Recommending your own citations when reviewing

May 05 2015 Published by under Uncategorized

When you get a paper to review, do you ever suggest your own work? Your colleagues?

How close does the paper under review need to be to your work to do this? What if they are your most evil rival?

Obviously this is of concern. Particularly given that I'm talking with PD's tomorrow about this paper.

8 responses so far

  • crystaldoc says:

    Yes I have done this, but only when my work is pretty closely related and extremely relevant. And then, I would not specifically suggest that my work should be *cited*, but rather allude to my work in making a point about something that the authors have overlooked or not adequately considered in their interpretation or discussion ... something like that. I sometimes have mentioned one very relevant paper from my group along with one or two others from another group, to help maintain anonymity. If my issue with the manuscript is that they have overlooked not just my work but an entire field of prior work, then I will not generally call out one of my own papers but just state that the manuscript has not adequately credited prior work in the field, and leave it to the authors to figure out what they ought to cite. Whether or not I identify one of my own papers as relevant to the manuscript under review also depends on how critical the tome of my review-- if highly critical, I might not want to risk the authors thinking it is me and so avoid mentioning my work.

  • drugmonkey says:

    Scholarship has absolutely gone to shit these days. It's ridiculous. So I find myself pointing out citation failures on an increasingly frequent basis. If it includes my own pubs too, so what? What difference does that make?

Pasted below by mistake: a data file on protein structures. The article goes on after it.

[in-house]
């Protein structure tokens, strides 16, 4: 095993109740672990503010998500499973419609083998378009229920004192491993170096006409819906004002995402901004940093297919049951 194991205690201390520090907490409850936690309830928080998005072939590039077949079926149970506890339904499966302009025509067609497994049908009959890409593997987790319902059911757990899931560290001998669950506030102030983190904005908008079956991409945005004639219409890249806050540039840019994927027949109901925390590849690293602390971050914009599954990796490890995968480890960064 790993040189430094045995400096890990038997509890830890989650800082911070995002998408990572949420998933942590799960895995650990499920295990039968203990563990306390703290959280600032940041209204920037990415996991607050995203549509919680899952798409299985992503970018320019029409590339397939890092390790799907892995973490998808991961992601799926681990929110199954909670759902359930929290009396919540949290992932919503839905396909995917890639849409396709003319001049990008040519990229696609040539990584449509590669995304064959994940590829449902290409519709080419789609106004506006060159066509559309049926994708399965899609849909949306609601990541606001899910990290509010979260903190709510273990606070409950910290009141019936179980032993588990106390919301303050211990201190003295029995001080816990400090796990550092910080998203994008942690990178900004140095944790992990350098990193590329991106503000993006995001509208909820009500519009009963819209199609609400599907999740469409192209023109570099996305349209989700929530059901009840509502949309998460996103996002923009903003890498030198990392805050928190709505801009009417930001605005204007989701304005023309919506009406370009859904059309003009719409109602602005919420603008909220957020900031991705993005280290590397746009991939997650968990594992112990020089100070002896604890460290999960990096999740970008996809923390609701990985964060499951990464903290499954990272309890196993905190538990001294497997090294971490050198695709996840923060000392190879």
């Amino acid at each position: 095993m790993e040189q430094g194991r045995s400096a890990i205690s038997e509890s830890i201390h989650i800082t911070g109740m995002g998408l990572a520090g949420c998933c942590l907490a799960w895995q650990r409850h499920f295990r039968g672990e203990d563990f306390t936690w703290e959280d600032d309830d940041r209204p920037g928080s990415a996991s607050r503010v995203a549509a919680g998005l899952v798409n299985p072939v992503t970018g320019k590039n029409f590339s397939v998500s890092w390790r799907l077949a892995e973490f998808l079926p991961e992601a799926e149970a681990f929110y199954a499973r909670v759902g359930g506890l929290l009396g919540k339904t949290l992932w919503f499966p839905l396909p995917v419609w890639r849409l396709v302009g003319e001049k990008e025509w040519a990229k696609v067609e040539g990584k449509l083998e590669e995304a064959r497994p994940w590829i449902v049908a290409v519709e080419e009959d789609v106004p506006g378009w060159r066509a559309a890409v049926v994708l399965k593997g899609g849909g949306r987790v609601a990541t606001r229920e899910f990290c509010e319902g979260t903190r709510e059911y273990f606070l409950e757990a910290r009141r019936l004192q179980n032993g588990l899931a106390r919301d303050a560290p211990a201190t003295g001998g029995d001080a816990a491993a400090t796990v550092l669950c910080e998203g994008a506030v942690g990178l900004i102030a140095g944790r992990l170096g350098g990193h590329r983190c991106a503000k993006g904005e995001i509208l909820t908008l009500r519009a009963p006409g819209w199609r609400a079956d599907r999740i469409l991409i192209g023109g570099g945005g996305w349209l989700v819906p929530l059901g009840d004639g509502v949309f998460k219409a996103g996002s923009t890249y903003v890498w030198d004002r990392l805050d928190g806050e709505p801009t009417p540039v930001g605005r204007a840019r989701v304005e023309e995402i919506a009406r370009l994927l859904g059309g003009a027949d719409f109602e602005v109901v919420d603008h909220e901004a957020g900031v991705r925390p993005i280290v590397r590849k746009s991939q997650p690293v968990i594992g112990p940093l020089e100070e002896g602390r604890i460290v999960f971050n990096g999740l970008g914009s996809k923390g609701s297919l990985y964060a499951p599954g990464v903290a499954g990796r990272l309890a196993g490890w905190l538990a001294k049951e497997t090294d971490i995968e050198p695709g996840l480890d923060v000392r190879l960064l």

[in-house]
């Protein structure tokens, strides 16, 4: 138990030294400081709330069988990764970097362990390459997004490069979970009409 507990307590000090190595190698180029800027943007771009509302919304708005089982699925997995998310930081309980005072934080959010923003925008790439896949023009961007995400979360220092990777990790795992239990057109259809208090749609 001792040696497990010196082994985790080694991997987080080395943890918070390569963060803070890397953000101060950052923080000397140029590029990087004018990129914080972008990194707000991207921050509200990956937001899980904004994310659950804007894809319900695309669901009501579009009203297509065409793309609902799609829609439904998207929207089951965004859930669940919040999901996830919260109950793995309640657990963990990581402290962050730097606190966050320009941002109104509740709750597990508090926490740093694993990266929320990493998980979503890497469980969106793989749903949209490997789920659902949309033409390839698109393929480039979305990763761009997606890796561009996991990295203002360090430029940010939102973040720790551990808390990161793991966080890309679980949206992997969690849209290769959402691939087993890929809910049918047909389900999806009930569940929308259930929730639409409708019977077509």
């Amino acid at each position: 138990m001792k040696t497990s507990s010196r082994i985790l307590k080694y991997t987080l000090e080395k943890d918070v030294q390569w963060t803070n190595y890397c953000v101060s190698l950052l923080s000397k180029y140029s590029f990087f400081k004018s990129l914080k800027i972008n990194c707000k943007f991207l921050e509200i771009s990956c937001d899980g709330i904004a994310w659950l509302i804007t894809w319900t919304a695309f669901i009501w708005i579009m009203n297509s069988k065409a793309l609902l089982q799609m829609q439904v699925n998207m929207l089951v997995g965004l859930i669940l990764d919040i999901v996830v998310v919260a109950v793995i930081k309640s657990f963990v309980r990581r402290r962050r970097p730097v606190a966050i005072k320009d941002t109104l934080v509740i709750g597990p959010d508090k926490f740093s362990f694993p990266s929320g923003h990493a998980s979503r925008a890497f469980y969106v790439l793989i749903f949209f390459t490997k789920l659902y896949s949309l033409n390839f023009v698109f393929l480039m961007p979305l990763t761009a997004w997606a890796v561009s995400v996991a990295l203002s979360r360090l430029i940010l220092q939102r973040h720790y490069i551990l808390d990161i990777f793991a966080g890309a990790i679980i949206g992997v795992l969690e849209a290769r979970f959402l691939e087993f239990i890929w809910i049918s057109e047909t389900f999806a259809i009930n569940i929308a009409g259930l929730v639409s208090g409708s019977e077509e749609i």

• Odyssey says:

    DM is becoming a curmudgeon in his dotage. But he's right in this case. I'm finding more and more of the papers I review fail to adequately cite the existing literature. Do I recommend they cite my work? Absolutely. If it's appropriate.

  • thorazine says:

    I have demanded that my own work be cited, but only in cases where the authors are clearly and conspicuously ignoring a large body of work, directly relevant to their own, with the intent of inflating their own apparent originality. In these cases, I recommend that they read and cite many papers, often including papers from my own lab.

  • pyrope says:

    Only in cases where it is directly relevant, but I'm not afraid to make those suggestions - presumably you're reviewing the work because you're an expert in that field. If so, then your (and any) work with direct relevance should be cited. Also, if you aren't going to stand up for your own work, who will?

  • […] Scholarship has absolutely gone to shit these days. It's ridiculous. So I find myself pointing out citation failures on an increasingly frequent basis. If it includes my own pubs too, so what? What difference does that make? Reply […]

  • jmz4gtu says:

    When I get asked to review, that's usually what a lot of my comments are e.g. "X et. al showed this, you should cite them and examine why your findings are inconsistent." Or "Y et al. has demonstrated this previously, you should cite their work."
    So no, I don't think its conspicuous or weird to ask them to cite things, and as DM says, if it's your own stuff, why should that matter?

  • Pinko Punko says:

    I definitely point it out when they cite us but get it wrong what we say- but I do point out stuff that they have missed if it relates to our work or work in the field.

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